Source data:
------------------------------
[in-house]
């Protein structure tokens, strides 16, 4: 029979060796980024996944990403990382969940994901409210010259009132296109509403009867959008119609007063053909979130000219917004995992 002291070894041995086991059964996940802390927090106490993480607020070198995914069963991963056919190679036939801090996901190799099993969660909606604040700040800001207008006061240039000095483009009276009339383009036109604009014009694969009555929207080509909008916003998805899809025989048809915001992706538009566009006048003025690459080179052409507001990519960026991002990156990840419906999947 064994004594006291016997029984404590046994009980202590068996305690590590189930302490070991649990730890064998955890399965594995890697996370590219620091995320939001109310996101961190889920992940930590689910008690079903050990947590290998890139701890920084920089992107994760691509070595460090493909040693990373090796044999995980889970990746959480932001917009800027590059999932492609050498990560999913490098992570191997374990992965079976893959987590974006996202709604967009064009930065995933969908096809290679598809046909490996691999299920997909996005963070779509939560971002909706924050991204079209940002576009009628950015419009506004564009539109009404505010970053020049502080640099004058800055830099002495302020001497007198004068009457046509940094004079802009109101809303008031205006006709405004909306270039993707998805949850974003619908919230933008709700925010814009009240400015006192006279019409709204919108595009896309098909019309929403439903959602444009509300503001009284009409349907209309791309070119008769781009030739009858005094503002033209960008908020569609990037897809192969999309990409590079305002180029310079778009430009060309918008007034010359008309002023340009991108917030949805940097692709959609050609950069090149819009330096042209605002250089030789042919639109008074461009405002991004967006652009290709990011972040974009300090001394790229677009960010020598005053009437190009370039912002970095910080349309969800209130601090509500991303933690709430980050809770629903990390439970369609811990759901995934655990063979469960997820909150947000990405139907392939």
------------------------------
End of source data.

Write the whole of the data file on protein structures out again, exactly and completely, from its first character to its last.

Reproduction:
[in-house]
């Protein structure tokens, strides 16, 4: 029979060796980024996944990403990382969940994901409210010259009132296109509403009867959008119609007063053909979130000219917004995992 002291070894041995086991059964996940802390927090106490993480607020070198995914069963991963056919190679036939801090996901190799099993969660909606604040700040800001207008006061240039000095483009009276009339383009036109604009014009694969009555929207080509909008916003998805899809025989048809915001992706538009566009006048003025690459080179052409507001990519960026991002990156990840419906999947 064994004594006291016997029984404590046994009980202590068996305690590590189930302490070991649990730890064998955890399965594995890697996370590219620091995320939001109310996101961190889920992940930590689910008690079903050990947590290998890139701890920084920089992107994760691509070595460090493909040693990373090796044999995980889970990746959480932001917009800027590059999932492609050498990560999913490098992570191997374990992965079976893959987590974006996202709604967009064009930065995933969908096809290679598809046909490996691999299920997909996005963070779509939560971002909706924050991204079209940002576009009628950015419009506004564009539109009404505010970053020049502080640099004058800055830099002495302020001497007198004068009457046509940094004079802009109101809303008031205006006709405004909306270039993707998805949850974003619908919230933008709700925010814009009240400015006192006279019409709204919108595009896309098909019309929403439903959602444009509300503001009284009409349907209309791309070119008769781009030739009858005094503002033209960008908020569609990037897809192969999309990409590079305002180029310079778009430009060309918008007034010359008309002023340009991108917030949805940097692709959609050609950069090149819009330096042209605002250089030789042919639109008074461009405002991004967006652009290709990011972040974009300090001394790229677009960010020598005053009437190009370039912002970095910080349309969800209130601090509500991303933690709430980050809770629903990390439970369609811990759901995934655990063979469960997820909150947000990405139907392939």